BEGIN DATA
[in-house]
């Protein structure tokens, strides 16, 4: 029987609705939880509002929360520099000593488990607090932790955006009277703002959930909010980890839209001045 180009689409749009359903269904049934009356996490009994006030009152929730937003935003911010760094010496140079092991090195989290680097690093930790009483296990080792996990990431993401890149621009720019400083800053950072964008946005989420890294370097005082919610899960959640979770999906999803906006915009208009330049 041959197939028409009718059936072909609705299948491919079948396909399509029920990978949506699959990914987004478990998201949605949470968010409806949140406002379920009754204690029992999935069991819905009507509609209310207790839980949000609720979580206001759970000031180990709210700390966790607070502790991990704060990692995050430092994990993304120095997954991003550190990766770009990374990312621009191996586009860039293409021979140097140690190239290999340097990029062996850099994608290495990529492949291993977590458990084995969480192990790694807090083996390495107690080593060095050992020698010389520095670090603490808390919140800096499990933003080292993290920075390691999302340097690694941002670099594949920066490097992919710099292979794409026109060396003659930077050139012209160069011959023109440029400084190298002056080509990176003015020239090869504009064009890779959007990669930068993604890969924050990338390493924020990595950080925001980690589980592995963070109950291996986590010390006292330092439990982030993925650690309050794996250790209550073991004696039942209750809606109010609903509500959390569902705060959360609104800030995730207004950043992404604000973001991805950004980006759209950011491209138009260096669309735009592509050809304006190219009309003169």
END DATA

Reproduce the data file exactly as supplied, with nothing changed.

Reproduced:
[in-house]
């Protein structure tokens, strides 16, 4: 029987609705939880509002929360520099000593488990607090932790955006009277703002959930909010980890839209001045 180009689409749009359903269904049934009356996490009994006030009152929730937003935003911010760094010496140079092991090195989290680097690093930790009483296990080792996990990431993401890149621009720019400083800053950072964008946005989420890294370097005082919610899960959640979770999906999803906006915009208009330049 041959197939028409009718059936072909609705299948491919079948396909399509029920990978949506699959990914987004478990998201949605949470968010409806949140406002379920009754204690029992999935069991819905009507509609209310207790839980949000609720979580206001759970000031180990709210700390966790607070502790991990704060990692995050430092994990993304120095997954991003550190990766770009990374990312621009191996586009860039293409021979140097140690190239290999340097990029062996850099994608290495990529492949291993977590458990084995969480192990790694807090083996390495107690080593060095050992020698010389520095670090603490808390919140800096499990933003080292993290920075390691999302340097690694941002670099594949920066490097992919710099292979794409026109060396003659930077050139012209160069011959023109440029400084190298002056080509990176003015020239090869504009064009890779959007990669930068993604890969924050990338390493924020990595950080925001980690589980592995963070109950291996986590010390006292330092439990982030993925650690309050794996250790209550073991004696039942209750809606109010609903509500959390569902705060959360609104800030995730207004950043992404604000973001991805950004980006759209950011491209138009260096669309735009592509050809304006190219009309003169």